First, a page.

Finance is arguably the most important facet to any organization’s endeavor. Not only is the finance factor a good indicator of a program’s overall health, but it also holds a vital role in the management or success of any health program. Since the core function of a health program is to ensure maximum involvement of populations affected by the disease in formulating policies and implementation, strategic planning with regard to finances becomes imperative. The impact of finance on the success of a program can be analyzed by taking into consideration concepts such as cost-effectiveness, cost benefit and cost utility. These finance concepts represents a continuum of various types of cost analysis that usually have a place in program evaluation (Bennett, & Brachman, 2007, p.236). Failure to incorporate and clearly understand the impact of finance on the program that has been designed to intervene on a certain health problem that is facing the population would obviously lead to its downfall.
Cost effectiveness, cost utility and cost benefit facilitate program outcome since they are all designed to understand program operation through the use of cost analyses. For example, the use of cost benefit finance analyses ensures that it calculates and compares all the benefits and costs associated to a certain project or a program. It therefore determines the feasibility of the program or justifies whether embarking on the said project is of sound decision (Levin, & McEwan, 2001, p.114). On the other hand, all the procurement procedures related to the intended program are normally guided by the cost-utility concept. Nonetheless, the most important financial concept which is applicable to all health services is the cost-effectiveness analysis, since it approach has modelled for the areas where it may be inappropriate to monetize various human services search as health. Cost effectiveness compares the relative costs and the general outcomes (effects) of a given project or any course of action (In Mateo & In Foreman, 2013, p.362).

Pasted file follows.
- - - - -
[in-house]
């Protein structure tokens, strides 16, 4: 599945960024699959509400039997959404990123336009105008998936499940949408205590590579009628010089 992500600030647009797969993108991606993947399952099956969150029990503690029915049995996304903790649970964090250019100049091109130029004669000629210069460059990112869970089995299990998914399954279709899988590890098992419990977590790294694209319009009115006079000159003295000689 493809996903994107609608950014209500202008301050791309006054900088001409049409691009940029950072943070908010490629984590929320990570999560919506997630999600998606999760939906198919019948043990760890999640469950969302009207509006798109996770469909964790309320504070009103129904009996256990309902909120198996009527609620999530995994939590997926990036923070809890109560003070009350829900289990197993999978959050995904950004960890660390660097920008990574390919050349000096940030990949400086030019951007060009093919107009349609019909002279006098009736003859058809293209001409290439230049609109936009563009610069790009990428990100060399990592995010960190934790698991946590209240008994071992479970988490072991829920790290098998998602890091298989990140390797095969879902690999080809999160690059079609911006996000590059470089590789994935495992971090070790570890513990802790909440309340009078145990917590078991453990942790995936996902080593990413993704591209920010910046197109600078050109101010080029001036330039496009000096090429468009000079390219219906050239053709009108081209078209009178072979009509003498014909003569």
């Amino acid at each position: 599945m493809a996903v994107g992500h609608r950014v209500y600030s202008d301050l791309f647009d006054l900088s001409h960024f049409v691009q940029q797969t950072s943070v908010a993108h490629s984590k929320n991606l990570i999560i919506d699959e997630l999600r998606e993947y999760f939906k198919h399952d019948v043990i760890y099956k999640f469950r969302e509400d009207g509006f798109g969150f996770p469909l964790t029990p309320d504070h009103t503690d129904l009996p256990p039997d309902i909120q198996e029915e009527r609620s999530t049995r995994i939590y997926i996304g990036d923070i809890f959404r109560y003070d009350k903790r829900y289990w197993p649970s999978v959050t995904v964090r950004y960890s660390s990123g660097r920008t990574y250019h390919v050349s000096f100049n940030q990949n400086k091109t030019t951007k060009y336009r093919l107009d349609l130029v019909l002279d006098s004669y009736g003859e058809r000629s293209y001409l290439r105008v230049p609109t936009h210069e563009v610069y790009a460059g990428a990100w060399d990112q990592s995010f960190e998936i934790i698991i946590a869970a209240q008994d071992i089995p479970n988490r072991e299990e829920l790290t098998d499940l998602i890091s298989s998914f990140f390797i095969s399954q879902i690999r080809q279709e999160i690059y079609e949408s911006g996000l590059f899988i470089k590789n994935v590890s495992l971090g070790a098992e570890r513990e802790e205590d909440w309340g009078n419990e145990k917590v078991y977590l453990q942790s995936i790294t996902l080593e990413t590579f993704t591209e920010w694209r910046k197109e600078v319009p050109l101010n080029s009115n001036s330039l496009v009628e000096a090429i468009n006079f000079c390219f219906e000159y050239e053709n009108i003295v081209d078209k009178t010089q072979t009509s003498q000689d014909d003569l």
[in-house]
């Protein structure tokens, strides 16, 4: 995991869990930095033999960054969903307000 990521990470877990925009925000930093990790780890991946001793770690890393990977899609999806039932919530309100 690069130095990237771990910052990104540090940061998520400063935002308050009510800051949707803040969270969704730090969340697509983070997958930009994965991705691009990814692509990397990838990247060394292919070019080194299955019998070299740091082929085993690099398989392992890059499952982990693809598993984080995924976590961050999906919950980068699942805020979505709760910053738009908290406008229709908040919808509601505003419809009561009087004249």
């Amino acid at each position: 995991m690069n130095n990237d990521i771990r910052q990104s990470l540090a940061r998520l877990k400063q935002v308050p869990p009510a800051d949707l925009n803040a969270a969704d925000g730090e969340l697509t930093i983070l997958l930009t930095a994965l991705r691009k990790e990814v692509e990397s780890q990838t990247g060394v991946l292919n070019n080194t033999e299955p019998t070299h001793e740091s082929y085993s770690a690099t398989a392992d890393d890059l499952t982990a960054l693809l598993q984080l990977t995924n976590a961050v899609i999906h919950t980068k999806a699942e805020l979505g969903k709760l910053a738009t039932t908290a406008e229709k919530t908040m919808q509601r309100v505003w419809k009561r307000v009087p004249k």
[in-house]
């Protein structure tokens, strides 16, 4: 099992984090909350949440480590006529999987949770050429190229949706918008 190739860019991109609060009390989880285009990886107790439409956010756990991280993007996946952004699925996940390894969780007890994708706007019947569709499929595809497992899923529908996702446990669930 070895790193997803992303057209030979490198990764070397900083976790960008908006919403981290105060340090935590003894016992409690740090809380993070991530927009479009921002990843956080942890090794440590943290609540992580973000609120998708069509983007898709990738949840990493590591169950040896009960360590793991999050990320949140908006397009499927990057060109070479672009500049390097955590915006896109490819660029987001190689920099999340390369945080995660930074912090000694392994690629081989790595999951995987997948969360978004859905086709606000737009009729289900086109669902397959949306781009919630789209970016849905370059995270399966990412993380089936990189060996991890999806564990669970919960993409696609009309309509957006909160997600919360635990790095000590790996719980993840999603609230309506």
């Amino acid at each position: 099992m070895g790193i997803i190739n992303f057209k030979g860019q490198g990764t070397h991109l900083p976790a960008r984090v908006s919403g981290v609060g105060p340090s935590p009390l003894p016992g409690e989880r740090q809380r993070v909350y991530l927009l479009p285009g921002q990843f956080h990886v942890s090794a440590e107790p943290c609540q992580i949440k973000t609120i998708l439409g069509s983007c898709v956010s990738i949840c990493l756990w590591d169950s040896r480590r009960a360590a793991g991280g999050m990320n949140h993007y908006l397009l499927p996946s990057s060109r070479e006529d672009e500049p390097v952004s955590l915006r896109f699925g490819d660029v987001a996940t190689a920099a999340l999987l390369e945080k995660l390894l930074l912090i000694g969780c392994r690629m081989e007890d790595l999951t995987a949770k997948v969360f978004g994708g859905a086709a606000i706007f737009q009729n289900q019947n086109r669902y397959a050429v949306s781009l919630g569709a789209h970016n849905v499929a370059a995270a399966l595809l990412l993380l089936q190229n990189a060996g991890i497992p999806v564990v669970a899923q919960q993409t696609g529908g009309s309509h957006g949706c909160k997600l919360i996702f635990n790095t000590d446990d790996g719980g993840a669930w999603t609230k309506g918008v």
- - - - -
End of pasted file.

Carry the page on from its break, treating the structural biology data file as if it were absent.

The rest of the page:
In light of this explanation, it becomes evident that undesirable financial implications would befall any endeavor that does not apply program planning that is meant to provide quality program outcomes. Additionally, in the case of my intended program that seeks to conduct a research on Tuberculosis among immigrants and work on the recommendation in order to reduce the prevalence rate of the disease, weighty financial implications would be felt if the TB problem is not addressed adequately. Some of these financial implications includes the inability to effectively inculcate Tuberculosis awareness in the community or to the targeted population due to the mismanagement of finances (Bennett, & Brachman, 2007, p.234). To further expound on the implications which results from not addressing the problem that is affecting the population, it is important to understand that there are the immediate or short term implications such as lack of credibility of the high priority stakeholders that ranges from the financiers to the implementers, and also the long term implications such as an increased of TB prevalence rates among the immigrants whom the program had been designed for.
I am of the opinion that cost-effectiveness analysis is the most appropriate financial analysis tool that will be applicable in my TB program. This is because it analysis the cost effectiveness of a preventive intervention as the ratio of the cost associated with the intervention to the relevant measure of effect (Levin, & McEwan, 2001, p.115). Additionally this financial analysis tool fits perfectly when considering the best financial approach to finding solutions to the problems that may be facing humanity. In general, it is evident that the issue of finances plays a great role in the success of this program and therefore should be handled with the seriousness it deserves.
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